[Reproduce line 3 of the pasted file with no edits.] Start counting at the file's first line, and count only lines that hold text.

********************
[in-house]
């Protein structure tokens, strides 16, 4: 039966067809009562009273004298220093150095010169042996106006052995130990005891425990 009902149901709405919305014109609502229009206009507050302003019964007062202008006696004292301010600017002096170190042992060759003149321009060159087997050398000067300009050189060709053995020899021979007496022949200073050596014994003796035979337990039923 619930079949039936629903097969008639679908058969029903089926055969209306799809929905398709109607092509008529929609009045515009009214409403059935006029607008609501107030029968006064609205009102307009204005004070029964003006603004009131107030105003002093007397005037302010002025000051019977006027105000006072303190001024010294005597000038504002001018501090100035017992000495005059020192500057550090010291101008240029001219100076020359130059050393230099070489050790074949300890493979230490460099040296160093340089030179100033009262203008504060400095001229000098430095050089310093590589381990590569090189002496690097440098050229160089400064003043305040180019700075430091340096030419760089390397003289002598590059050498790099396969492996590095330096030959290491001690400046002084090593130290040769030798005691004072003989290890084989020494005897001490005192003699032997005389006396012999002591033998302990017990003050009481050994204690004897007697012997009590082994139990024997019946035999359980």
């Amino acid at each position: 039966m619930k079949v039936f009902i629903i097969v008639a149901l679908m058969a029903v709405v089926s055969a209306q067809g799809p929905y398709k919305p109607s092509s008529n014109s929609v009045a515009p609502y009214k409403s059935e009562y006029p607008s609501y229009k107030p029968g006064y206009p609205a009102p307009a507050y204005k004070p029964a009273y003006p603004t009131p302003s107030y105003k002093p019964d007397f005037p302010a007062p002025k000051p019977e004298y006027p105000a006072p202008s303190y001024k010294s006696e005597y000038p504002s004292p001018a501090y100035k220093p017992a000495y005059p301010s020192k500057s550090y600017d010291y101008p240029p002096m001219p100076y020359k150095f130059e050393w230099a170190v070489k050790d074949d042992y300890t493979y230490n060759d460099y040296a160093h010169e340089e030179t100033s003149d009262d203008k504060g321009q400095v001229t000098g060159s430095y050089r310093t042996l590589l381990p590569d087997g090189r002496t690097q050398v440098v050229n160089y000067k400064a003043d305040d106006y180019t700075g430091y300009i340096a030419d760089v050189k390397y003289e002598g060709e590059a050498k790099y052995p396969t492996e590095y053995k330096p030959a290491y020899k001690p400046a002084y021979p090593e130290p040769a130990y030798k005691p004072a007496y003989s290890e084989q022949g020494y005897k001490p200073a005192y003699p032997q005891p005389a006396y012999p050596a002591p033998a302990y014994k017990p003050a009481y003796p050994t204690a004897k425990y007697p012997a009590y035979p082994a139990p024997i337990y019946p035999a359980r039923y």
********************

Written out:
């Amino acid at each position: 039966m619930k079949v039936f009902i629903i097969v008639a149901l679908m058969a029903v709405v089926s055969a209306q067809g799809p929905y398709k919305p109607s092509s008529n014109s929609v009045a515009p609502y009214k409403s059935e009562y006029p607008s609501y229009k107030p029968g006064y206009p609205a009102p307009a507050y204005k004070p029964a009273y003006p603004t009131p302003s107030y105003k002093p019964d007397f005037p302010a007062p002025k000051p019977e004298y006027p105000a006072p202008s303190y001024k010294s006696e005597y000038p504002s004292p001018a501090y100035k220093p017992a000495y005059p301010s020192k500057s550090y600017d010291y101008p240029p002096m001219p100076y020359k150095f130059e050393w230099a170190v070489k050790d074949d042992y300890t493979y230490n060759d460099y040296a160093h010169e340089e030179t100033s003149d009262d203008k504060g321009q400095v001229t000098g060159s430095y050089r310093t042996l590589l381990p590569d087997g090189r002496t690097q050398v440098v050229n160089y000067k400064a003043d305040d106006y180019t700075g430091y300009i340096a030419d760089v050189k390397y003289e002598g060709e590059a050498k790099y052995p396969t492996e590095y053995k330096p030959a290491y020899k001690p400046a002084y021979p090593e130290p040769a130990y030798k005691p004072a007496y003989s290890e084989q022949g020494y005897k001490p200073a005192y003699p032997q005891p005389a006396y012999p050596a002591p033998a302990y014994k017990p003050a009481y003796p050994t204690a004897k425990y007697p012997a009590y035979p082994a139990p024997i337990y019946p035999a359980r039923y």